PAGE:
Alex Borteh took over the $3k LH from the start, ending Days 1 & 2 with the chip lead. He lost the chip lead at the Final Table almost reaching the felt, then surged to the top for his first WSOP bracelet. Phil Hellmuth made the money for a record 61st time in the World Series, and he continues to push the cash mark to a level which may be difficult to beat.
Limit Hold-Em is the Seven Card Stud of the 21st Century. Most tables around the US used to be LH as players ground out pots with standard bets and raises. Now, NLH is king. It's almost impossible to find mid-stakes LH in Las Vegas, with only the Bellagio and the Mirage having multiple tables going. High stakes poker still has a large LH component, usually as part of a mixed game.
The Day 1 leaderboard was filled with top players, including Greg Mueller, J.C. Tran, David Levi, Marco Traniello, Amit Makhija, Phil Hellmuth, and Ted Forrest. They all looked up to Alex Borteh, a 24 year-old from Columbus, Ohio. Day 2 played down to the Final Table, with Greg Mueller (left, 20th $7,761), J.J. Liu (15th $9,395), Max Pescatori (14th $9,395), and Chad Brown (11th $10,212) just missing the money. The Final Table still looked to Borteh for the chip lead.
Final Table Chip Counts
Alex Borteh (389k)
Shawn "Lightning" Keller (260k)
David Pham (254k)
Michael Byrne (231k)
Brandon Wong (216k)
Vivek Rakjumar (170k)
Matthew Kelly (97k)
Petri Pollanen (94k)
Marco Johnson (66k)
Rakjumar had made a big run at the end of Day 2, down to the felt before doubling up. If he took the bracelet, he would be tied with Steve Billirakis as the youngest bracelet winner at 21 years 9 days old. He had a better chance as he busted Petri Pollanen (9th $14,705) then Michael Byrne sent Marco Johnson to the rail (8th $20,424).
Blinds were 5k/10k with 10k/20k bets, so every pot that was played was important. Matthew Kelly won three hands in a row to go from the short stack to a comfortable chip position. A three-way pot pushed the next player to the rail. Byrne, Rakjumar, and Keller each raised in succession, which put Byrne all-in and Rajkumar committed to a big pot. hit the flop, and it hit Keller well with . Rajkumar checked, and Keller bet into the side pot and was called. brought three diamonds on the board plus a straight draw, and again Rajkumar check/called. came on the river, and Keller bet after the check. Rajkumar showed pocket tens and folded, and Keller turned over . Pocket sevens didn't connect, so Michael Byrne was out (7th $27,777).
The brother of WSOP bracelet holder Thomas "Thunder" Keller, Shawn had surged to the chip lead.
Shawn Keller (600k)
Brandon Wong (380k)
Matthew Kelly (285k)
Alex Borteh (135k)
Vivek Rajkumar (135k)
David Pham (120k)
Blinds moved to 8k/15k with 15k/30k bets. Rajkumar quickly doubled through Keller, then Pham returned the favor to Rajkumar. The table tilted on a massive pot between Wong and Borteh.
Wong raised from the small blind with , and Borteh called with . The flop came , and Wong bet his flopped straight. Borteh called, then came on the turn. Wong three-bet after Borteh's raise, and Borteh called. meant Wong had the nuts, but Borteh didn't believe it. He raised again on the river only to see Wong three-bet, and Borteh called with . It brought Borteh into a big hole, down to 165k. He doubled through Pham to get out of the danger zone.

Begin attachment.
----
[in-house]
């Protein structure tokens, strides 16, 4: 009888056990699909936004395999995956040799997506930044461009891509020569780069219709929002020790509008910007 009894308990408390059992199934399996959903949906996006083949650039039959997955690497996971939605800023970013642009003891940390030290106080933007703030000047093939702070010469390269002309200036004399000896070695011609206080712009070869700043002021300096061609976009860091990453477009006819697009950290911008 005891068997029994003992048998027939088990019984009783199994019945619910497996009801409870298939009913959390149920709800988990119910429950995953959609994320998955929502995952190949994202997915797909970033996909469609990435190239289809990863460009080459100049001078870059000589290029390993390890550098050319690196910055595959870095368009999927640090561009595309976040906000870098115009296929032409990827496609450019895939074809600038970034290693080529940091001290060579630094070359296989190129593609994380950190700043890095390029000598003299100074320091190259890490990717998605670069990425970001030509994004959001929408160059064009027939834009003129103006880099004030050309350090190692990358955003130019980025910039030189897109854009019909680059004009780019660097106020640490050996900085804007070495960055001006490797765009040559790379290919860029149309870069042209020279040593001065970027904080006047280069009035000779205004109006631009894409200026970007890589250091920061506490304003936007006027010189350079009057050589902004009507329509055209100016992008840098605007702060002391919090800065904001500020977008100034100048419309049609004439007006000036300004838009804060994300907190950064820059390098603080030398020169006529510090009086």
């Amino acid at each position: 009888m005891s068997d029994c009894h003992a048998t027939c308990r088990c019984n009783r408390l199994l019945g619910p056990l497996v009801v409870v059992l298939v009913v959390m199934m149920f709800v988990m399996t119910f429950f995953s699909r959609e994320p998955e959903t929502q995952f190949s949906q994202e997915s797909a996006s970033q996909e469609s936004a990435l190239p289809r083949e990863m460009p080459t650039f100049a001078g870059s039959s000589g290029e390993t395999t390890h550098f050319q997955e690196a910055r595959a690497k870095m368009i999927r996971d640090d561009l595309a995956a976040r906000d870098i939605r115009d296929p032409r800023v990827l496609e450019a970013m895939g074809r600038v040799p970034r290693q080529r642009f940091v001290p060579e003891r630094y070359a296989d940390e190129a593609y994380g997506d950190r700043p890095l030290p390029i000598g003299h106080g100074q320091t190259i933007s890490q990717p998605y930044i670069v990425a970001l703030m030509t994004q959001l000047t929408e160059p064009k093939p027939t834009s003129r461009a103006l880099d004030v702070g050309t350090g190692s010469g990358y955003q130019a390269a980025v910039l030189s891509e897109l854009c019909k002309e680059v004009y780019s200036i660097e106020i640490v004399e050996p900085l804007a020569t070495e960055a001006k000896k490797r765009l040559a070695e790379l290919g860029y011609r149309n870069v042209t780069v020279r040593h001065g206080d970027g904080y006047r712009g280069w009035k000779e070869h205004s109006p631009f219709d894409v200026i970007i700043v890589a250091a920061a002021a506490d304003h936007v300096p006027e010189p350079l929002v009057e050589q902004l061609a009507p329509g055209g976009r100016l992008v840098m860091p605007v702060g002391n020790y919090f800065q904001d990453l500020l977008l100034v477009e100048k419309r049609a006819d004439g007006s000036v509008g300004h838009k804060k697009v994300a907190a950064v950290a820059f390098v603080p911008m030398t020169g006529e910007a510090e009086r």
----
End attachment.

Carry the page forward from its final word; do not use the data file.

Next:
Wong flopped top pair and took out Vivek Rajkumar (6th $36,763), then Borteh doubled up Pham to get down to only a few chips left. He doubled up after flopping a set of queens, but with his chips all-in on the flop his win was minimal. He knocked out fellow short-stack Matthew Kelly (5th $46,567). He was up to 225k near Pham at 250k, but both trailed Wong (820k) and Keller (460k).
Borteh got picked off after he raised with . Keller re-raised with , and the flop of may have been what Borteh was chanting under his breath: "King-seven-seven, king-seven-seven." He got one more bet from Keller before he folded on the river, and Borteh continued to gain ground.
Pham got unlucky at the wrong times. He folded to a four-bet by Borteh, then watched the flop of hit the board. He flopped Broadway but couldn't get paid off. With bets up to 30k/60k, he got outflopped with to Keller's . The nine hit the board, and David Pham had to drag himself from the table in 4th ($62,906).
Wong had the chip lead at 875k with Keller (495k) and Borteh (400k). Any heads-up pot that bet to the river would be for 480k, so this could change in an instant. It did.
Wong raised with and Borteh called with . The flop was massive for Borteh with , and Borteh check-raised Wong. The turn was even better with , and both checked. came on the river, and Borteh bet his two pair. Wong called only to see the pot pushed away from him to the restored chip leader. Borteh solidified his chip lead when he knocked out Shawn Keller (3rd $92,316).
Borteh started heads-up play with 1.2m to Wong's 570k. Wong grabbed an early pot to bring things all square. Big cards unraveled Wong, however. He had a king on an ace-high board but Borteh called him down with pocket jacks. He next hand had a baby ace that didn't get there on a board, with Borteh taking the pot with .
Wong looked at , and he probably should have simply threw it down. The board came , and Borteh got in a bet on the turn and on the river with . He got his last chips in with , but this time he was behind Borteh's . kept Borteh ahead, then gave him the title.
Brandon Wong's runner-up finish ($135,615) was his best of ten cashes in the last three WSOP's. He's a secret fantasy league pick for anyone who needs to cast away dead wood. It's only the second cash for Alex Borteh, but it was a hard earned $225,483. He fought back from the felt to take the title, which makes this win extra special.